Connected

Perspectives on youth and technology

Online Support for Lesbian, Gay, Bisexual Youth

Study finds that LGB youth can use the Internet as a type of social safety net.

For years now, the Internet has been recognized as a powerful tool for social support. Whether it is Facebook, Twitter, or email, people are using the Internet to communicate with their family and friends every day. This may be an especially important resource for young people who may not have as strong social support from people in real life. A growing community that is using the internet as a support system are lesbian, gay, and bisexual (LGB) youth. In fact, a study conducted in Australia found that the LGB youth they talked with were more likely to receive support online than offline.[1]

Recently, the Center for innovative Public Health along with collaborators at Latrobe University and the University of New Hampshire, set out to better understand how the online world affects the health and well being of LGB youth; and how this may be similar and different to non-LGB youth. Two focus groups were conducted: one with 33 LGB youth and the other with 29 non-LGB youth. The groups were held as online chats that took place over a 3-day period. Youth were asked various questions about their online life, such as: “Do you have friends that are exclusively online?” and “Have you used the Internet to help you understand your feelings of sexual attraction?”

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Results showed that LGB youth are not only using the Internet more adventurously, but they are also using it as a type of safety net. Young people are using the Internet as “a tool for creating and maintaining positive and close relationships,” the researchers conclude. Even though these relationships may include people they do not know in real life, the interactions are providing critical, sometimes life-changing support. LGB youth are active online and experience many benefits from their online lives, including: coming out, meeting potential partners, and acquiring sexual health information. Indeed, while the Internet is part of all young people’s lives, it seems that for some LGB youth, the Internet may be an even more essential resource than it is for non-LGB youth.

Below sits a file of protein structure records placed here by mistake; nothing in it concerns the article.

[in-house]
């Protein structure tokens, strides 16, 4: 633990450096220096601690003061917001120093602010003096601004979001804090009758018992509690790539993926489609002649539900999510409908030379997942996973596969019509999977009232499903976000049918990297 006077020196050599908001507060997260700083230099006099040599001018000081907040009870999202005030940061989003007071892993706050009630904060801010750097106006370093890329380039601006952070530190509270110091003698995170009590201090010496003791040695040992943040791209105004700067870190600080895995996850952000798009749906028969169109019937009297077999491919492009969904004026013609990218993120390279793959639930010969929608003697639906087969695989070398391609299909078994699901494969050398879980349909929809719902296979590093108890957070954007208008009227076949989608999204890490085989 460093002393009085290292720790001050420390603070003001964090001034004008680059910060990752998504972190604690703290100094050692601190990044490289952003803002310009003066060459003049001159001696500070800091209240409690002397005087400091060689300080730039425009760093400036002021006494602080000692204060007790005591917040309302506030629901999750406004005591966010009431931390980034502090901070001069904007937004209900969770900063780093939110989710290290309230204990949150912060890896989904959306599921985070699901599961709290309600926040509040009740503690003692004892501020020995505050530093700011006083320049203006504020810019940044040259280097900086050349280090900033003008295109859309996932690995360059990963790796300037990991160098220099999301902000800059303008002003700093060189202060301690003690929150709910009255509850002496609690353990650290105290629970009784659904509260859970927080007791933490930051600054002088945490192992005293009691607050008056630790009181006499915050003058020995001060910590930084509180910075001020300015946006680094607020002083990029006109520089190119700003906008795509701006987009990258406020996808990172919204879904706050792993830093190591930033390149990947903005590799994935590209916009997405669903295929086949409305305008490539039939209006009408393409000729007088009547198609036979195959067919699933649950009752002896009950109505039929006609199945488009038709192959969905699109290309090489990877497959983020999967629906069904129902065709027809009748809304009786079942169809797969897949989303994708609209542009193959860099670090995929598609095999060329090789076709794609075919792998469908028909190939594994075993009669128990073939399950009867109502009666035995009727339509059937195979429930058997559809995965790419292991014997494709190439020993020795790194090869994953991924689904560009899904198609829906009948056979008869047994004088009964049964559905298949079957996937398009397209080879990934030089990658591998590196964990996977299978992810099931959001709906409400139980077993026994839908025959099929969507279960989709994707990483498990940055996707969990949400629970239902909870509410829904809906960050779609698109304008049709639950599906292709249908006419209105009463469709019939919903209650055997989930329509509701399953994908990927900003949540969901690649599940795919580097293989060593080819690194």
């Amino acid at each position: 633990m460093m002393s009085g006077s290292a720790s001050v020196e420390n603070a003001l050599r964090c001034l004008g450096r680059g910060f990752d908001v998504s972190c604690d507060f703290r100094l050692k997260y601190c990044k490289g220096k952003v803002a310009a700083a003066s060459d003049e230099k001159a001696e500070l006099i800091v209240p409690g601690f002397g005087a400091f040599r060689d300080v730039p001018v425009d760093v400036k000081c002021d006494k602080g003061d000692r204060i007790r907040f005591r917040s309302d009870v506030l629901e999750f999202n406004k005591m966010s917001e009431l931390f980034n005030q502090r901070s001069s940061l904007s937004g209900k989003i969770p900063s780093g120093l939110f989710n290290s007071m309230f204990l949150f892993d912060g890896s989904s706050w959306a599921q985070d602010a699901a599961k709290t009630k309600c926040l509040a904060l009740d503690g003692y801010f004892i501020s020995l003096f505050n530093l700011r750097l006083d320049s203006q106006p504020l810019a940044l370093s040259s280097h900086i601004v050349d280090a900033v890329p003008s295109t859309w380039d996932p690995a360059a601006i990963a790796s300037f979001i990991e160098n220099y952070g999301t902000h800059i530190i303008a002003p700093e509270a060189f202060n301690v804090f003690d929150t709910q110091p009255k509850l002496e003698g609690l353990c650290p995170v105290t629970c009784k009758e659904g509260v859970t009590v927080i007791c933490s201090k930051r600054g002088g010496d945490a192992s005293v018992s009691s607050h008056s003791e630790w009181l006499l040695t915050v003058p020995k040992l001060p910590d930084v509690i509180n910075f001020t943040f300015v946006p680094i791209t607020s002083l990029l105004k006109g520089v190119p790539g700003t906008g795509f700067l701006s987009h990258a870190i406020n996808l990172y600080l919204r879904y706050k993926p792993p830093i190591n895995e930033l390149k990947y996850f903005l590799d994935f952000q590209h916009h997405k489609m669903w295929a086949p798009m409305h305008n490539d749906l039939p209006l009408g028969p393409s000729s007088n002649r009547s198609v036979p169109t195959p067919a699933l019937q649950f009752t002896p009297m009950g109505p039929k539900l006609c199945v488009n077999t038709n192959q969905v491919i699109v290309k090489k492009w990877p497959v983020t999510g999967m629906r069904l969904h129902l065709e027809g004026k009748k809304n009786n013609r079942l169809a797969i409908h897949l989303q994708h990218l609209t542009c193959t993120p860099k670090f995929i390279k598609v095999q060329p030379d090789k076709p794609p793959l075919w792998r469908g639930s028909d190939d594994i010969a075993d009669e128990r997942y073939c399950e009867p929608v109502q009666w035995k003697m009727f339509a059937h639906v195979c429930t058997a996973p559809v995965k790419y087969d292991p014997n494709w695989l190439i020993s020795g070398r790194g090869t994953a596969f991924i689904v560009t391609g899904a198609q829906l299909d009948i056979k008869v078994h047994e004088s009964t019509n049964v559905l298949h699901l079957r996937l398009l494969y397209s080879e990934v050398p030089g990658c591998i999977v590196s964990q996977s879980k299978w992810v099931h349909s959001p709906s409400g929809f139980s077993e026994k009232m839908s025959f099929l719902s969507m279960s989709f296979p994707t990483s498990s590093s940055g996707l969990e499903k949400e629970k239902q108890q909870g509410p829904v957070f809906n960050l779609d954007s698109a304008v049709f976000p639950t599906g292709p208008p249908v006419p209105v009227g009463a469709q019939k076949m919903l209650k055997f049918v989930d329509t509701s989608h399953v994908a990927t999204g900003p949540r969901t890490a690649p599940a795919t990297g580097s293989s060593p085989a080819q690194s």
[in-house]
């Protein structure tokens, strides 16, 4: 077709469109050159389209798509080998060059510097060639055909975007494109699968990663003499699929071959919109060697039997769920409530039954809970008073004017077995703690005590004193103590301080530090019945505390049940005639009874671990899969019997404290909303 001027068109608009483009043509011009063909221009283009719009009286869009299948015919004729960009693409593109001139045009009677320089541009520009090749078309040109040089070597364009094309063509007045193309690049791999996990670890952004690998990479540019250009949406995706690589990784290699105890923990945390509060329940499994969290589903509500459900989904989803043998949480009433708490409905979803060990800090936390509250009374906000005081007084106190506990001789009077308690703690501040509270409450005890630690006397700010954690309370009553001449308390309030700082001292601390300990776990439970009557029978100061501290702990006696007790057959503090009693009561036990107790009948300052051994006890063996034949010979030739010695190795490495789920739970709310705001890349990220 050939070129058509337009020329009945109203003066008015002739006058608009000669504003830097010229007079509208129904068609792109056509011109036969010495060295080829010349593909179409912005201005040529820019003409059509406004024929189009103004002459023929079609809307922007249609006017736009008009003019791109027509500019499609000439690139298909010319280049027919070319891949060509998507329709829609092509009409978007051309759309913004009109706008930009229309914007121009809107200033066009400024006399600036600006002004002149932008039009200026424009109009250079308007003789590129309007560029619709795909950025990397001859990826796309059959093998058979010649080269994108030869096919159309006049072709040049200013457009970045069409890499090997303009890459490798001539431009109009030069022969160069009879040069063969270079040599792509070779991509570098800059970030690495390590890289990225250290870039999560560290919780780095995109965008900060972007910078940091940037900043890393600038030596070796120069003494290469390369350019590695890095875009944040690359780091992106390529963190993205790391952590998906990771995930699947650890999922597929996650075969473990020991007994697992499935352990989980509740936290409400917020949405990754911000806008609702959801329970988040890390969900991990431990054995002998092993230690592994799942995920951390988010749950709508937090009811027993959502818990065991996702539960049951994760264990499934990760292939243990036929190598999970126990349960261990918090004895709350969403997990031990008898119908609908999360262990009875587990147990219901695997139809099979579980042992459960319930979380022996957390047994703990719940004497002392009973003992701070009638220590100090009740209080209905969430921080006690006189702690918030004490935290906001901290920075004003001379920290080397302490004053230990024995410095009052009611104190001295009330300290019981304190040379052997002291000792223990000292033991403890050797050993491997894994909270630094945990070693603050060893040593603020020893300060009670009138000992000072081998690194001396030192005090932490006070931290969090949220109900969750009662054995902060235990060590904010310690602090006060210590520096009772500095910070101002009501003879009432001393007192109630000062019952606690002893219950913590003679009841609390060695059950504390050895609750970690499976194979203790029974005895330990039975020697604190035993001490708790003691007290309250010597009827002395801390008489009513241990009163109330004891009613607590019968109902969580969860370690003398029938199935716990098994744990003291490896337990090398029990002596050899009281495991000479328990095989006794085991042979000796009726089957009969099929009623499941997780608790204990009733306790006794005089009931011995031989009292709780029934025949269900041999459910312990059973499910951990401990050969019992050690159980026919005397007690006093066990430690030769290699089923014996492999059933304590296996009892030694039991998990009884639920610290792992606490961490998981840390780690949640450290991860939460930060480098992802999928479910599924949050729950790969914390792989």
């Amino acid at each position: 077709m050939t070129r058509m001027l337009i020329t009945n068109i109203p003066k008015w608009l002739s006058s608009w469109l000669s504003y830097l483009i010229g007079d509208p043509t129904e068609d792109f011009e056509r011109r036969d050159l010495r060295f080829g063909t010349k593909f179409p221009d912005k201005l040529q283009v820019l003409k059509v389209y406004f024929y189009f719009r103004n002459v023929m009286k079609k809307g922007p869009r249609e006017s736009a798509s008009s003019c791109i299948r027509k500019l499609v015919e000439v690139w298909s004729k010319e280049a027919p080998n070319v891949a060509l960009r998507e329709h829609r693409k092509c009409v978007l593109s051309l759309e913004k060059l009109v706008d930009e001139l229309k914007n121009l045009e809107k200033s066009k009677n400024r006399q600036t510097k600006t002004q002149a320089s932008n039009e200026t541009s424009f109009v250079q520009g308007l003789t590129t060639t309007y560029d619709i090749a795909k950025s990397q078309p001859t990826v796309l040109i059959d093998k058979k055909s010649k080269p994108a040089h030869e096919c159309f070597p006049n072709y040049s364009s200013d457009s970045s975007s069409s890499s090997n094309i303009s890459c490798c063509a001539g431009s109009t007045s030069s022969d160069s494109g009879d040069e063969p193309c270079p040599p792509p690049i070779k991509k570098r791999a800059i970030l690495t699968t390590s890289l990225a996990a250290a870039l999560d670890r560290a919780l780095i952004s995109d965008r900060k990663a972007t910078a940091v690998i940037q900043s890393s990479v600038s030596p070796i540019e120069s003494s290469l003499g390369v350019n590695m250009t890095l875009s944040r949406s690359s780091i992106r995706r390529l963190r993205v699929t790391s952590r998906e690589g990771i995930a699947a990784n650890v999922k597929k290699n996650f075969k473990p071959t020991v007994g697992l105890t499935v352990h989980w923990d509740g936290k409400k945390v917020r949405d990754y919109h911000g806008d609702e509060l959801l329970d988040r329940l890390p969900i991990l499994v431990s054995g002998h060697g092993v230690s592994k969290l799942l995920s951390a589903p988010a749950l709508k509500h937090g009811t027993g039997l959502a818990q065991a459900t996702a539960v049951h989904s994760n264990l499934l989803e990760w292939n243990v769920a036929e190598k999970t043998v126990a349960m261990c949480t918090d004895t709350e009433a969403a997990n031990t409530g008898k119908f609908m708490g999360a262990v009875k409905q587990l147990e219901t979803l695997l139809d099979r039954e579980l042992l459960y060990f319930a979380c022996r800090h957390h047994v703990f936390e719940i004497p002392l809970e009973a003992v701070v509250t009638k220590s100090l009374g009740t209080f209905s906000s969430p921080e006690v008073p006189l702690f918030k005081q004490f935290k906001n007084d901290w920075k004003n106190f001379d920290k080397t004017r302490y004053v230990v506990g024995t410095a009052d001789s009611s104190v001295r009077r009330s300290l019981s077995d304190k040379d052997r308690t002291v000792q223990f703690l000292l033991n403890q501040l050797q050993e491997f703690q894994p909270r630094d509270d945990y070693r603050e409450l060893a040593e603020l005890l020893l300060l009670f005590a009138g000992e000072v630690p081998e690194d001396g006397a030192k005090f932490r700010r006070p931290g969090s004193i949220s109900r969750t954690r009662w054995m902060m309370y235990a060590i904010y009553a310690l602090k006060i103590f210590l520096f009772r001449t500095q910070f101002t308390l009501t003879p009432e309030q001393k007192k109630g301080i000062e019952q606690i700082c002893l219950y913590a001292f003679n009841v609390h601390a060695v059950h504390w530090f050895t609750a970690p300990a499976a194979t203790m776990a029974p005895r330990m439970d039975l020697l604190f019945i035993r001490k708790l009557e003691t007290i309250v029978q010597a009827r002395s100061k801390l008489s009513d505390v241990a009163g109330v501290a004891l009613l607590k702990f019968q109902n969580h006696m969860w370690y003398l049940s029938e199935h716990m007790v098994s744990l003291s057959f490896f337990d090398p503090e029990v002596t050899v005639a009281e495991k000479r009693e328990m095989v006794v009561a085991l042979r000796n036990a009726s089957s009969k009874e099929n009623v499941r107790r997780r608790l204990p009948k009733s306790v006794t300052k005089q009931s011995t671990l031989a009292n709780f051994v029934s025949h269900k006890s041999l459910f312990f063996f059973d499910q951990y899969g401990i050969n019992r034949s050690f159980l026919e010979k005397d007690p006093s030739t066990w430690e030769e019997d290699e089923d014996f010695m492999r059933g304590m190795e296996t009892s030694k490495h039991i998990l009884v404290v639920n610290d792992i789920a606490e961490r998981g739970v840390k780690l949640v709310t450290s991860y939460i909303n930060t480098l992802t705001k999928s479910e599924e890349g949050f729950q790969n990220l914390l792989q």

While there is concern regarding the safety of some online practices like meeting people not known face-to-face, the Internet appears to be filling critical gaps in social support and health information for LGB youth. Adults working with LGB youth need to recognize the importance of the Internet for them; and to work with them to navigate this vital space healthfully—which may include helping them negotiating online privacy and boundaries with their parents.

For more information about LGB youth, you can find information, here, from Just the Facts Coalition, which includes the American Psychological Association and the American Academy of Pediatrics, among others.

Acknowledgements: Thank you to Jennifer Renzas for her contributions to this blog.

This report was written based on data from: Hillier L, Mitchell KJ, Ybarra ML. The Internet as a safety net: Findings from a series of online focus groups with LGB and non-LGB young people in the United States. Journal of LGBT Youth. 2012;9(3):225-246. Access at: Center for Innovative Public Health Research: Publications

References:

[1] Hillier, L., Horsely, P., & Kurdas, C. (2004). It made me feel braver, I was no longer alone: same sex attracted young people negotiating the pleasures and pitfalls of the Internet. In J. A. Nieto (Ed.), Sexuality in the Pacific. Madrid: AECI (Asociación Española de Coperación Internacional) and the AEEP (Asociación Española de Estudios del Pacífico).

Michele Ybarra, MPH, Ph.D., is President and Research Director of a non-profit research organization called the Center for Innovative Public Health Research (CiPHR).

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